Korean maker passes Mazda


This wasn't supposed to be Hyundai's year.

It was to be the comeback year for Mazda's North American operations. With a redesigned minivan and a new SUV, Irvine, Calif.-based Mazda was finally going to make up for 14 years of lagging sales.

Instead, it's South Korea's Hyundai putting huge footprints on Asian auto sales records. Sales through May are up 81 percent, to 99,930, enough to put it ahead of Mazda for the first time in the two brands' U.S. history. Mazda is up a scant 1.9 percent to 99,425.

"I think Hyundai may well beat Mazda for the year," said Gordon Wangers of Automotive Marketing Consultants Inc. of Vista, Calif.

Later this summer, both brands roll out new sport utility vehicles, both designed at their Orange County, Calif., design centers and aimed at Southern Californians. Over the next six months, the companies will spend millions to woo buyers.

A quick look at the stats:

Both new SUVs are hybrids based on a midsize car platform. That's the strategy that made Toyota's Camry-based Lexus RX-300 so successful.

Both offer a V-6 with substantial power.

Both will be available for less than $20,000.

Hyundai executives are counting on their Santa Fe SUV to finally make the Korean brand something to which people aspire. Mazda's counting on the Tribute to boost lackluster sales.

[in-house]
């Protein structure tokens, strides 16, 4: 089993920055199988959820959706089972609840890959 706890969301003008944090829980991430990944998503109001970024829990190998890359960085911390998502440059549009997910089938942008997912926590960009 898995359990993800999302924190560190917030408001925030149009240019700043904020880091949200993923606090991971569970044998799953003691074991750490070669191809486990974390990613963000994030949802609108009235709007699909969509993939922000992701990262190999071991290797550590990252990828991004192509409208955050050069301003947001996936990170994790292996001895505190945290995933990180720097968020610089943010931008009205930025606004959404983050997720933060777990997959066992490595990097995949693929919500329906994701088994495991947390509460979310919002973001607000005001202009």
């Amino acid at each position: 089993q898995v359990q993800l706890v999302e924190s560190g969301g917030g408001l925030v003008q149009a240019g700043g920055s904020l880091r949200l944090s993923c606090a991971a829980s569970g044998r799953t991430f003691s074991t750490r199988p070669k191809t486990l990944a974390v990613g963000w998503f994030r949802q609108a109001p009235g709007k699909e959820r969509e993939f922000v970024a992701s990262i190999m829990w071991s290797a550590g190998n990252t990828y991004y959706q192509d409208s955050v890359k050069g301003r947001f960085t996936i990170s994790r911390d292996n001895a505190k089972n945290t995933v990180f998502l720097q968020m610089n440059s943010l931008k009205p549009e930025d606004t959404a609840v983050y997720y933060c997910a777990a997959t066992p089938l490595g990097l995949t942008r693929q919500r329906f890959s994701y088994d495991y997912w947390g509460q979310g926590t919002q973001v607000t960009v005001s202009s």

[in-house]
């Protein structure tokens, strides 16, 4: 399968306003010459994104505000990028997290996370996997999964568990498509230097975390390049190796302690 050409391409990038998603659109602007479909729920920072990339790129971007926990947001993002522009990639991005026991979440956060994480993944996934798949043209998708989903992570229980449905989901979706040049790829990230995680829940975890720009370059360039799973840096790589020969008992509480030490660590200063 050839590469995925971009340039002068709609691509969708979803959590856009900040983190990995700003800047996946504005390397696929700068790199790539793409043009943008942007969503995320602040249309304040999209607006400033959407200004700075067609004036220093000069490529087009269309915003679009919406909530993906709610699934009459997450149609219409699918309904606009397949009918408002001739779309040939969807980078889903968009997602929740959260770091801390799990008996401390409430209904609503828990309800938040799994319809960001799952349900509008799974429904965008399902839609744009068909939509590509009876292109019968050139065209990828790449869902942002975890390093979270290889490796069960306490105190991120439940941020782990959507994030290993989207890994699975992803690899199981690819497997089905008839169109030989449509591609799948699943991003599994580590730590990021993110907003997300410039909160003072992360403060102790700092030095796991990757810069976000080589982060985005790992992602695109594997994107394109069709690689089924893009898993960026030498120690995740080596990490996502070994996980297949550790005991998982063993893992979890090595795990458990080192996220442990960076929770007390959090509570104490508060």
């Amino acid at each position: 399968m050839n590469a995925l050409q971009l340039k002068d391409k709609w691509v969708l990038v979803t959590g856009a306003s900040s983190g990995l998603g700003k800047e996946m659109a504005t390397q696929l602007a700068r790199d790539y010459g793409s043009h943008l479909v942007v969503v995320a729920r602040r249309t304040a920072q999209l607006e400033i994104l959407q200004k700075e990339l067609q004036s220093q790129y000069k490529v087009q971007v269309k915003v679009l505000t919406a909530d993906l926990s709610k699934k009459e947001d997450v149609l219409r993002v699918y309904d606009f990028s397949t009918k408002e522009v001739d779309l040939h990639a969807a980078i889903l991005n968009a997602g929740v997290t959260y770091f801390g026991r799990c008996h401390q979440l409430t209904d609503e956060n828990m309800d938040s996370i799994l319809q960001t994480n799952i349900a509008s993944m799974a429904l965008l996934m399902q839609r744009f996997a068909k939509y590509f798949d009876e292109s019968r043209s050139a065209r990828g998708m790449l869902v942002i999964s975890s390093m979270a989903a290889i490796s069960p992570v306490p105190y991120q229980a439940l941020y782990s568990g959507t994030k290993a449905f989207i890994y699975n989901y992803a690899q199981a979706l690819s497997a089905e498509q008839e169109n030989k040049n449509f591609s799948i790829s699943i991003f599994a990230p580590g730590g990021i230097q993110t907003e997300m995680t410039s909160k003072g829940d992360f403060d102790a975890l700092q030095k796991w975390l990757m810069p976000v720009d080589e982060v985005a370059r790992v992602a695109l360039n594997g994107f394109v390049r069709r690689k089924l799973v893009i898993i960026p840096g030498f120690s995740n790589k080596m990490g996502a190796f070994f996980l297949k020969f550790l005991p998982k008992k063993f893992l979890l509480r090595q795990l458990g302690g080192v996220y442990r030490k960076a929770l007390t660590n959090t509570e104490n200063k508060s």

For Mazda, a company in the right place at the right time with its affordable RX-7 sports car and its retro-styled Miata roadster, the past six years were disappointing. Upscale automakers like BMW and Porsche and now Honda stole the Miata's thunder. Cars like the MX-6 coupe and the Millenia sedan were never marketed properly. And Mazda's 626 midsize car never stood out in comparison with Camry and Honda's Accord.

Faced with an oversupply of the cars, Ford, which owns a controlling stake in Mazda, and Mazda announced last month that they were cutting one-third of the work force at their joint venture in Flat Rock, Mich., where Mazda 626 sedans and Mercury Cougars are built.

Mazda and Ford are betting that things will be different with the Tribute. Loosely based on the 626 chassis, the Tribute has an optional 200-horsepower V-6.

It's built at Ford's Kansas City, Mo., plant and shares the same basic chassis and engines as the new Ford Escape. Mazda hopes to sell 20,000 of them in the first year.

The first Hyundais brought to the United States in the late 1980s were so unreliable they led to a 10-year decline in sales. That only really began to reverse last year when Hyundai offered a 100,000-mile "decade of dependability" warranty.

Wangers says Hyundais are much better than they used to be. But it's still difficult to get many consumers to consider them. One tactic that Hyundai has been using is fleet sales to major rental chains, a sneaky way of getting more people to drive Hyundais. Next year, Hyundai goes further up-market with the $24,000 XG 300.

Finbarr O'Neill, chief executive of Hyundai Motor America, hopes the coup de grace will be the Santa Fe, designed at Hyundai's Fountain Valley design center. Based on a Sonata platform, the 185-horsepower Santa Fe V-6 offers strong acceleration and near car-like drivability, in a high-riding, rugged package. Hyundai will trot the Santa Fe out for U.S. automotive journalists this month.

"The reception the Santa Fe gets will be critical to our success," O'Neill said.

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